Something doesn’t add up in legacy RMBS
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Something doesn’t add up in legacy RMBS

Ruined house, Vaul, Tiree, Inner Hebrides, Scotland.

Arrears are rising as expected, but downgrades are creeping in as well

In the European residential mortgage-backed securities market, there is still a serious amount of hairy collateral kicking around from before 2008.

These legacy deals, as they are known, have always been seen as an asset class of their own. But recent interest rate rises have highlighted just how different its performance can be from recently originated non-conforming mortgages.

Consider Cerberus’s legacy deal Towd Point Mortgage Funding 2024 – Granite 6, priced in April. According to Fitch’s ratings report, 23.7% of the pool is at least one month in arrears. The class ‘D’ notes, rated BBB by Fitch and Baa3 by Moody’s, have just 5.75% credit enhancement.

It seems like a contradiction, but arrears don’t necessarily mean losses for RMBS noteholders. The servicer can repossess the properties and sell them to pay back investors.

That should make these bonds quite safe, considering nearly two decades of rapid house price growth have dragged down loan-to-value ratios to the point where Fitch put the Towd Point deal's average current LTV at 44%.

Plenty of headroom then — but such a calculation makes two crucial assumptions that do not necessarily hold up under scrutiny.

First, that it will be possible to repossess the properties in a timely fashion and second, that the LTVs are correct.

On the first, these borrowers are unlikely to willingly hand over their keys. They will have been in their homes since the early 2000s. That means they made it through the 2008 financial crisis and all that followed without having their homes repossessed. UK law grants a savvy borrower options to help them hang on while they wait for interest rates to fall.

On the second, for most deals, valuations are calculated using the home's initial value, altered according to an index of property values.

Considering that borrowers who end up getting repossessed have no money to pay their mortgages, it is unlikely they have the funds to invest in the upkeep of their properties.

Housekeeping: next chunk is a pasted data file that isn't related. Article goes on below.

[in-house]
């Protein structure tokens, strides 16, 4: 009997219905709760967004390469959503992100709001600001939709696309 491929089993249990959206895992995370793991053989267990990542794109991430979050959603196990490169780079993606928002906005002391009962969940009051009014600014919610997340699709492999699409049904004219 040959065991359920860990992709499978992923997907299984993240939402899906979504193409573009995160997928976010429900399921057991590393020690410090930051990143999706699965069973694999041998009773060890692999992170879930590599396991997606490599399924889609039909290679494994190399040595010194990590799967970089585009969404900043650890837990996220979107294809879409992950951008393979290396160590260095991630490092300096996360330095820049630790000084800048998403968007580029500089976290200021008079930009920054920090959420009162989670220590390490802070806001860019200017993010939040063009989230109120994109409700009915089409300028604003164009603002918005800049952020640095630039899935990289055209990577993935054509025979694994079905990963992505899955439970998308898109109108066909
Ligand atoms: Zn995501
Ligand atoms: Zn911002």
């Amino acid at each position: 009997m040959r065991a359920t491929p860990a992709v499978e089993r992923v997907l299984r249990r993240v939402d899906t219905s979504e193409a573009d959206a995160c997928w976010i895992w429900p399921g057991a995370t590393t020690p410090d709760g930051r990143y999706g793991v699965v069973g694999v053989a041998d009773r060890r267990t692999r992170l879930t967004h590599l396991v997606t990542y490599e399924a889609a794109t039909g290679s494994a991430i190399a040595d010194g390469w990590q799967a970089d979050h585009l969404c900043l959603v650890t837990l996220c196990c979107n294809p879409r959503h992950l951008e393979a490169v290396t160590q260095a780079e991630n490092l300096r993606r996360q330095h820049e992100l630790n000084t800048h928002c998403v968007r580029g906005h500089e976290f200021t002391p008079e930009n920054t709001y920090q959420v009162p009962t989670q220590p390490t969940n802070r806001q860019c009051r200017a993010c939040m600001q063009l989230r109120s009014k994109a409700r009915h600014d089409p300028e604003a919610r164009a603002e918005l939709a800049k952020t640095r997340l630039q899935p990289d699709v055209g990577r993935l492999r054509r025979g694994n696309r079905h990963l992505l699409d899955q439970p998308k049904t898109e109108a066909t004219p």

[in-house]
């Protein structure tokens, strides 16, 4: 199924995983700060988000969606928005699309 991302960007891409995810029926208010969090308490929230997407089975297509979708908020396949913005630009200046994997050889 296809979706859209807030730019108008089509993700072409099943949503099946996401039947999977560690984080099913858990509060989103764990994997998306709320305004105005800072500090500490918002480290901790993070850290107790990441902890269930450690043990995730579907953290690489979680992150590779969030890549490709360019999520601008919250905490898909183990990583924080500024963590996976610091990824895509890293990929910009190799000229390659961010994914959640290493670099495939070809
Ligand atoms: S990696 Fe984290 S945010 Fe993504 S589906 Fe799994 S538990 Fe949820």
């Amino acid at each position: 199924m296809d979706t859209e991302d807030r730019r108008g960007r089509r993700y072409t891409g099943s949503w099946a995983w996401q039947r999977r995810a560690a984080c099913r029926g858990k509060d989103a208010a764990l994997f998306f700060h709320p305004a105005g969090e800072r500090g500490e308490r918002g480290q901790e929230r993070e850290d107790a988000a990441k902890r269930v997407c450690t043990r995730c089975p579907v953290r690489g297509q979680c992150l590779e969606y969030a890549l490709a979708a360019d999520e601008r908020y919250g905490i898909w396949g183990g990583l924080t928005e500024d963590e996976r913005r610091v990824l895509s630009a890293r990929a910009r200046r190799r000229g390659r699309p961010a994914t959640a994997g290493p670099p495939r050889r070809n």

That’s fine if it’s a recently originated loan, but if the original valuation was made over 15 years ago, that’s plenty of time for a property to suffer damage.

S&P noted just such a pattern in its presale report for another legacy deal, Stratton Mortgage Funding 2024-2, which refinanced the 2021-1 edition.

“The observed loss severity reported at the closing of Stratton 2021-1 for some loan vintages for properties repossessed and sold between 2013 and 2020 was high, but not unusual for legacy loans,” the report said. Accordingly, it “applied haircuts to valuations”.

That deal was a rare example of a legacy trade being marketed publicly. Investors forced the mezzanine notes wide of initial pricing thoughts.

The deal had triple-B credit enhancement of 9.64% compared to arrears of 28% of the pool, according to S&P. The current LTV was put at 55%.

Downgrades mount

There has also been a creep of downgrades of such deals, quite soon after they were rated, most commonly because arrears were rising more quickly than expected.

Everyone expected arrears to go up in these pools. The loans are mainly floating rate and often interest-only, which means the borrowers' exposure to recent rate rises is particularly acute. What is more, the borrowers left in the pool are probably paying high interest rates, unable to refinance elsewhere.

Some of that has been priced into ratings, but downgrades still seem to be accruing in the lower reaches of capital structures.

S&P and KBRA have both lowered ratings on Parkmore Point 2022-1, priced in August 2022, with S&P even downgrading the ‘C’ notes.

S&P and Fitch have both cut ratings on Bridgegate Funding, issued in January 2023, though in part for S&P that was down to a calculation error.

S&P also lowered ratings on some tranches of Irish reperforming deals Primrose Residential 2022-1 and Shamrock Residential 2023-1 from March and February in the years the names suggest. And it downrated three tranches of Grosvenor Square 2023-1, a post-financial crisis but long-seasoned deal, priced in March 2023.

There are other problems that make these deals a different beast from recently originated collateral. Data on them sometimes only arrives quarterly, which can lead to an immediate jump in arrears when the new figures come in.

It will likely be a slow burn, but expect more credit snags in this vintage of legacy refinancings.

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